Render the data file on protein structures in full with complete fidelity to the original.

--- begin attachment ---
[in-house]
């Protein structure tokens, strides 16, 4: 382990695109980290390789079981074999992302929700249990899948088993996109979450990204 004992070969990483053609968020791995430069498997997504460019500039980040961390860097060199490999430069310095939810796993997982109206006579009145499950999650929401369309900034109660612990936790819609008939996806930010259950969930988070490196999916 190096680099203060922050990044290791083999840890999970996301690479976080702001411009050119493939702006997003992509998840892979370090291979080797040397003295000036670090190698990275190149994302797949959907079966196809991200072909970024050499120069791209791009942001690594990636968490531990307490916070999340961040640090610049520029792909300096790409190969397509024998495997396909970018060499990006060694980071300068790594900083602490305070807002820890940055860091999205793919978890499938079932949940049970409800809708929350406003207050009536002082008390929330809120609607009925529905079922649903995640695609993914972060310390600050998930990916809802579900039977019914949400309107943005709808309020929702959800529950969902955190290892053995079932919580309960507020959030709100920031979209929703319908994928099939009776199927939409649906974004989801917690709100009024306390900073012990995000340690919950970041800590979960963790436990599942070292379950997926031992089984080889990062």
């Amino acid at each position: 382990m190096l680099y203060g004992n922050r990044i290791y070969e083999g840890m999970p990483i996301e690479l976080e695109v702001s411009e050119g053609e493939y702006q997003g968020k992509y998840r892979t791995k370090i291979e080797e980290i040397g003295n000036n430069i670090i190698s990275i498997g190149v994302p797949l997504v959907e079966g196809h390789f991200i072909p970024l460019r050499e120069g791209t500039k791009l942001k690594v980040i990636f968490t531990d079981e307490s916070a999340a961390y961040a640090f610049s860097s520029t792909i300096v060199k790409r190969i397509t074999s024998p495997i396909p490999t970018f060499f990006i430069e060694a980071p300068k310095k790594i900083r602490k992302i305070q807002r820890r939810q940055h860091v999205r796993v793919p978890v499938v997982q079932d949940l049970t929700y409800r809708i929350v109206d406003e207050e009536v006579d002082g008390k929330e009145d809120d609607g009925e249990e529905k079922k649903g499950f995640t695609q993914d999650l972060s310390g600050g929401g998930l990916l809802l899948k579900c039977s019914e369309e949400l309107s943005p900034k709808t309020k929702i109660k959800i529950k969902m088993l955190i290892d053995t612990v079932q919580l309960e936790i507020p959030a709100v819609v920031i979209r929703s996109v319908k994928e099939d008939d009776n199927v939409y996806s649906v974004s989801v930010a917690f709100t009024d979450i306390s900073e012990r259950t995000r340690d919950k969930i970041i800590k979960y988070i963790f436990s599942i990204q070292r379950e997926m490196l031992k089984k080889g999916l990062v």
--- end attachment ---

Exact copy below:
[in-house]
């Protein structure tokens, strides 16, 4: 382990695109980290390789079981074999992302929700249990899948088993996109979450990204 004992070969990483053609968020791995430069498997997504460019500039980040961390860097060199490999430069310095939810796993997982109206006579009145499950999650929401369309900034109660612990936790819609008939996806930010259950969930988070490196999916 190096680099203060922050990044290791083999840890999970996301690479976080702001411009050119493939702006997003992509998840892979370090291979080797040397003295000036670090190698990275190149994302797949959907079966196809991200072909970024050499120069791209791009942001690594990636968490531990307490916070999340961040640090610049520029792909300096790409190969397509024998495997396909970018060499990006060694980071300068790594900083602490305070807002820890940055860091999205793919978890499938079932949940049970409800809708929350406003207050009536002082008390929330809120609607009925529905079922649903995640695609993914972060310390600050998930990916809802579900039977019914949400309107943005709808309020929702959800529950969902955190290892053995079932919580309960507020959030709100920031979209929703319908994928099939009776199927939409649906974004989801917690709100009024306390900073012990995000340690919950970041800590979960963790436990599942070292379950997926031992089984080889990062």
């Amino acid at each position: 382990m190096l680099y203060g004992n922050r990044i290791y070969e083999g840890m999970p990483i996301e690479l976080e695109v702001s411009e050119g053609e493939y702006q997003g968020k992509y998840r892979t791995k370090i291979e080797e980290i040397g003295n000036n430069i670090i190698s990275i498997g190149v994302p797949l997504v959907e079966g196809h390789f991200i072909p970024l460019r050499e120069g791209t500039k791009l942001k690594v980040i990636f968490t531990d079981e307490s916070a999340a961390y961040a640090f610049s860097s520029t792909i300096v060199k790409r190969i397509t074999s024998p495997i396909p490999t970018f060499f990006i430069e060694a980071p300068k310095k790594i900083r602490k992302i305070q807002r820890r939810q940055h860091v999205r796993v793919p978890v499938v997982q079932d949940l049970t929700y409800r809708i929350v109206d406003e207050e009536v006579d002082g008390k929330e009145d809120d609607g009925e249990e529905k079922k649903g499950f995640t695609q993914d999650l972060s310390g600050g929401g998930l990916l809802l899948k579900c039977s019914e369309e949400l309107s943005p900034k709808t309020k929702i109660k959800i529950k969902m088993l955190i290892d053995t612990v079932q919580l309960e936790i507020p959030a709100v819609v920031i979209r929703s996109v319908k994928e099939d008939d009776n199927v939409y996806s649906v974004s989801v930010a917690f709100t009024d979450i306390s900073e012990r259950t995000r340690d919950k969930i970041i800590k979960y988070i963790f436990s599942i990204q070292r379950e997926m490196l031992k089984k080889g999916l990062v």